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1. Living Will or Medical Directive

Living Will

California was the first state to enact a law defining living wills with its Natural Death Act in 1976. By the late 1980s, the majority of states had passed similar legislation. Currently, 47 states have such statutes.

Living wills are personal statements indicating that the declarant does not wish to have life-sustaining treatment in the event that he or she is in a terminal condition with no hope of recovery.   

Living wills typically include such phrases as, "If I am terminally ill, there shall be no heroic measures."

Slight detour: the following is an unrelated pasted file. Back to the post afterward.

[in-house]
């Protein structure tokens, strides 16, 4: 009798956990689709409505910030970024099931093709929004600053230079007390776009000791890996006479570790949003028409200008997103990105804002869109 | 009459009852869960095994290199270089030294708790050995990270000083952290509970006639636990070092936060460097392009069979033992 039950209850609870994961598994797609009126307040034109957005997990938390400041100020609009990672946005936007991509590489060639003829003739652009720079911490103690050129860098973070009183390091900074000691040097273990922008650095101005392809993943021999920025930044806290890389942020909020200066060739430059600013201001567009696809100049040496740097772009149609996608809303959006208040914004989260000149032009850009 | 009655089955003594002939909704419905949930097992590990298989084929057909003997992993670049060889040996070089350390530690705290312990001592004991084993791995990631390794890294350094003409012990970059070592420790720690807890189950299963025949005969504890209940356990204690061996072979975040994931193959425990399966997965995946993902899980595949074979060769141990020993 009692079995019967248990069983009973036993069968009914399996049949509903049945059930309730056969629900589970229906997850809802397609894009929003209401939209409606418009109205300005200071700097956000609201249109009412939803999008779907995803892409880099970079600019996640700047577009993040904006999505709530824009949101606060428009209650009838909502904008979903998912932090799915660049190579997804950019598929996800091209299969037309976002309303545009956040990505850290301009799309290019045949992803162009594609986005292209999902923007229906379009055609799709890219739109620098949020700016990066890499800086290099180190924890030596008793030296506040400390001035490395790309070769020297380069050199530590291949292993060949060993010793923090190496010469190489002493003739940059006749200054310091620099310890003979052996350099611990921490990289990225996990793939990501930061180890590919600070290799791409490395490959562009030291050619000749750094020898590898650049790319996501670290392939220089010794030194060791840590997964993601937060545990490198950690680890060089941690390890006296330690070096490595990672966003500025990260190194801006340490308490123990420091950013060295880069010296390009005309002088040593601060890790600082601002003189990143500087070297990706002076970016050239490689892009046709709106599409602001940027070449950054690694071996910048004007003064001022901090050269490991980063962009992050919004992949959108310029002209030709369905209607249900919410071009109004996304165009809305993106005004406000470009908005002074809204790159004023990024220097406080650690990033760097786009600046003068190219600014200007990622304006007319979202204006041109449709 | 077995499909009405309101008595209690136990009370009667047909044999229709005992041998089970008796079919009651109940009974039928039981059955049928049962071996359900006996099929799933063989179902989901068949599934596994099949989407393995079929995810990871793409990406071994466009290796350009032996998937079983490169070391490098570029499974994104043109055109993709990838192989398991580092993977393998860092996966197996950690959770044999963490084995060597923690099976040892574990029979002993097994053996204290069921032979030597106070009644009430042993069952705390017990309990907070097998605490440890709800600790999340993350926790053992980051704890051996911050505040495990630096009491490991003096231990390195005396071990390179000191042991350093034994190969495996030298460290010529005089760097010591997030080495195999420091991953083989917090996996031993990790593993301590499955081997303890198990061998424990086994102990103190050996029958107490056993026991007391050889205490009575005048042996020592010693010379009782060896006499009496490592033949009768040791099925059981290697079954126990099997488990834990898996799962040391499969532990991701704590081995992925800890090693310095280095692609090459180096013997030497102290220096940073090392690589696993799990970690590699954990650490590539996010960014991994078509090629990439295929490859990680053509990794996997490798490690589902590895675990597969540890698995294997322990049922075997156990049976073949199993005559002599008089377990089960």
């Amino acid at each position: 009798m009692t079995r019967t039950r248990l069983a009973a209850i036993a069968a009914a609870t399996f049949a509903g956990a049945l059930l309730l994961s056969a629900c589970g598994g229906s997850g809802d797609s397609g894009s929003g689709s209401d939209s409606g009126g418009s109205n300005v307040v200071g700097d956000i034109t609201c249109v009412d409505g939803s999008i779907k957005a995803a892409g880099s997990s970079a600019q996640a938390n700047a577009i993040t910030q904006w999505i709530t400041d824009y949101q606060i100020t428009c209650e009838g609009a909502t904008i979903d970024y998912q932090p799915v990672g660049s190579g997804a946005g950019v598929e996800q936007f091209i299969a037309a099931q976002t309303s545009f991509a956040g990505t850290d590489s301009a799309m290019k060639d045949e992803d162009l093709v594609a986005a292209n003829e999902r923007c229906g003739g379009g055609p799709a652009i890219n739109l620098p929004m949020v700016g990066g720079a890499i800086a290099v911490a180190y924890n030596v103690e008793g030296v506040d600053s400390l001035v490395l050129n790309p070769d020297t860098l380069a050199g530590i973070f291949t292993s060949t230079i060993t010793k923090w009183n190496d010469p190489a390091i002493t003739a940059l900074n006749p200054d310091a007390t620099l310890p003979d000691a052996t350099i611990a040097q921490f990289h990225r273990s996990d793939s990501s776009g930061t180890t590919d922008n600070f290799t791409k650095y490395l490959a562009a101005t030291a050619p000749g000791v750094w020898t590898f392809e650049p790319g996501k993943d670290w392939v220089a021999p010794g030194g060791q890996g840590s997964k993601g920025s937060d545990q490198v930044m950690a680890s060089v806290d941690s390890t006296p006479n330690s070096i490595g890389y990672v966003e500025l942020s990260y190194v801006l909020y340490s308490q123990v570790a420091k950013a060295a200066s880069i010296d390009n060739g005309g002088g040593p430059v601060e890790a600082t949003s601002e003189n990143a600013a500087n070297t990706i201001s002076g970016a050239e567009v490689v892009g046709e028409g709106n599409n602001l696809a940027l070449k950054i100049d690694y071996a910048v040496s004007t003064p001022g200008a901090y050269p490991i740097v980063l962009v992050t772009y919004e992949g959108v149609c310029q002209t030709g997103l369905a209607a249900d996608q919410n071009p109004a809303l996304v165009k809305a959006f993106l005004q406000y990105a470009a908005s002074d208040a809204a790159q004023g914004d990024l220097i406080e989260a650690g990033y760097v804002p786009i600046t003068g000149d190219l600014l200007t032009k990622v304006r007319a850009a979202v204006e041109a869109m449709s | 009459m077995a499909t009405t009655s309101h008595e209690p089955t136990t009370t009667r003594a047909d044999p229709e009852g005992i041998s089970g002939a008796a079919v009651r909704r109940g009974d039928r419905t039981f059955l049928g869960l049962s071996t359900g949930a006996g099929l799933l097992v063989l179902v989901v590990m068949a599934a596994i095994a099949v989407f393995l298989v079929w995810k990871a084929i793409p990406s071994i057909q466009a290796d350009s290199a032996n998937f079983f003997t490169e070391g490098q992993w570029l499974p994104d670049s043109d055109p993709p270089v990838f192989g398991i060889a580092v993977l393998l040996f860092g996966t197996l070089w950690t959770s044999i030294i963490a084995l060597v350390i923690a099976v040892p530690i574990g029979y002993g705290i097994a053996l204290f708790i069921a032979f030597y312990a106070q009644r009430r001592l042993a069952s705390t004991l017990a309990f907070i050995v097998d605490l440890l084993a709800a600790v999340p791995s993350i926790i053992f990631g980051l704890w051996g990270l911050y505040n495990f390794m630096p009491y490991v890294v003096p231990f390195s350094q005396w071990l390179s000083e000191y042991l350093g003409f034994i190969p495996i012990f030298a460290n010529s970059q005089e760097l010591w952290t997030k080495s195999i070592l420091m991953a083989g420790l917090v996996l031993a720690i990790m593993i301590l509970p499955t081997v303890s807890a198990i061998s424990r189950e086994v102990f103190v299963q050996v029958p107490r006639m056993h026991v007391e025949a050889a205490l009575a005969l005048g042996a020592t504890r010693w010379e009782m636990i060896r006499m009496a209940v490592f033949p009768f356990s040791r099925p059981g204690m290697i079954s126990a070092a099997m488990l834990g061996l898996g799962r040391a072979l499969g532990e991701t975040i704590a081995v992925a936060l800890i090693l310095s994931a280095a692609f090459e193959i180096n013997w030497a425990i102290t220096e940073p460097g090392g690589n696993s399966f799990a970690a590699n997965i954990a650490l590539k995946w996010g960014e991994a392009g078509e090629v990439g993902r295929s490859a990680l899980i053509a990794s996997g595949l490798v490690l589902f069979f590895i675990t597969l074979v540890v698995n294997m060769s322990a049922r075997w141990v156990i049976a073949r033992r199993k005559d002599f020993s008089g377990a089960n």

Living wills do not give an individual the right to choose and refuse treatment. That right is embedded in the U.S. Constitution and was affirmed in the Cruzan case. Living wills primarily provide protection to health care professionals from criminal or civil prosecution when following directives.

U.S. Living Will Registry

The U.S. Living Will Registry electronically stores advance directives and makes them available to health care providers 24 hours a day via secure Internet or telephone-facsimile. The Registry stores ALL types of advance wills, health care proxies, health care power of attorney, as well as organ donor information.